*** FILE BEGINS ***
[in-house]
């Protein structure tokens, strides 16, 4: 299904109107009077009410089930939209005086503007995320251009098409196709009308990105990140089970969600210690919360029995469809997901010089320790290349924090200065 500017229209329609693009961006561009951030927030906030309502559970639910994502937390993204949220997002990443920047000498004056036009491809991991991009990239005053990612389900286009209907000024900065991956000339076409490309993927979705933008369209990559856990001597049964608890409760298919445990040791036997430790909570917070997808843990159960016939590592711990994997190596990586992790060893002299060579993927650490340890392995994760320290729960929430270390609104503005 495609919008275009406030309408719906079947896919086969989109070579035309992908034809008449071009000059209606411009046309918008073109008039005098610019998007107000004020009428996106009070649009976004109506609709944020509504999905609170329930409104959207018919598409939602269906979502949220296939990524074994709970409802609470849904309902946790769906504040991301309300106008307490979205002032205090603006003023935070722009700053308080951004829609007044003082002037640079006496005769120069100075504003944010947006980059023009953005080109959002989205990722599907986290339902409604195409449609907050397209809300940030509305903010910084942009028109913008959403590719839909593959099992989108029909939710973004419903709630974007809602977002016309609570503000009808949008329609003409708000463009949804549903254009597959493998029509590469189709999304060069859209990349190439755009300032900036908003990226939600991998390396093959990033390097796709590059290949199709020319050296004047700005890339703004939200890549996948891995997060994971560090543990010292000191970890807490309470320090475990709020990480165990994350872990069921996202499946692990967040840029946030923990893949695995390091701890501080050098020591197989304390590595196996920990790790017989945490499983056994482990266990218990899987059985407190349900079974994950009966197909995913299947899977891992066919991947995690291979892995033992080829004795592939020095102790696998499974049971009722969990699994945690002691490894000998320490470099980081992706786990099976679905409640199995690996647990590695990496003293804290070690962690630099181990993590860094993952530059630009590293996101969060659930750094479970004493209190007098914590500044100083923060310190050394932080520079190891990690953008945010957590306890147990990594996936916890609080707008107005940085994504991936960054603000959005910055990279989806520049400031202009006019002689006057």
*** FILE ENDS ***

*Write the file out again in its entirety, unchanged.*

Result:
[in-house]
């Protein structure tokens, strides 16, 4: 299904109107009077009410089930939209005086503007995320251009098409196709009308990105990140089970969600210690919360029995469809997901010089320790290349924090200065 500017229209329609693009961006561009951030927030906030309502559970639910994502937390993204949220997002990443920047000498004056036009491809991991991009990239005053990612389900286009209907000024900065991956000339076409490309993927979705933008369209990559856990001597049964608890409760298919445990040791036997430790909570917070997808843990159960016939590592711990994997190596990586992790060893002299060579993927650490340890392995994760320290729960929430270390609104503005 495609919008275009406030309408719906079947896919086969989109070579035309992908034809008449071009000059209606411009046309918008073109008039005098610019998007107000004020009428996106009070649009976004109506609709944020509504999905609170329930409104959207018919598409939602269906979502949220296939990524074994709970409802609470849904309902946790769906504040991301309300106008307490979205002032205090603006003023935070722009700053308080951004829609007044003082002037640079006496005769120069100075504003944010947006980059023009953005080109959002989205990722599907986290339902409604195409449609907050397209809300940030509305903010910084942009028109913008959403590719839909593959099992989108029909939710973004419903709630974007809602977002016309609570503000009808949008329609003409708000463009949804549903254009597959493998029509590469189709999304060069859209990349190439755009300032900036908003990226939600991998390396093959990033390097796709590059290949199709020319050296004047700005890339703004939200890549996948891995997060994971560090543990010292000191970890807490309470320090475990709020990480165990994350872990069921996202499946692990967040840029946030923990893949695995390091701890501080050098020591197989304390590595196996920990790790017989945490499983056994482990266990218990899987059985407190349900079974994950009966197909995913299947899977891992066919991947995690291979892995033992080829004795592939020095102790696998499974049971009722969990699994945690002691490894000998320490470099980081992706786990099976679905409640199995690996647990590695990496003293804290070690962690630099181990993590860094993952530059630009590293996101969060659930750094479970004493209190007098914590500044100083923060310190050394932080520079190891990690953008945010957590306890147990990594996936916890609080707008107005940085994504991936960054603000959005910055990279989806520049400031202009006019002689006057």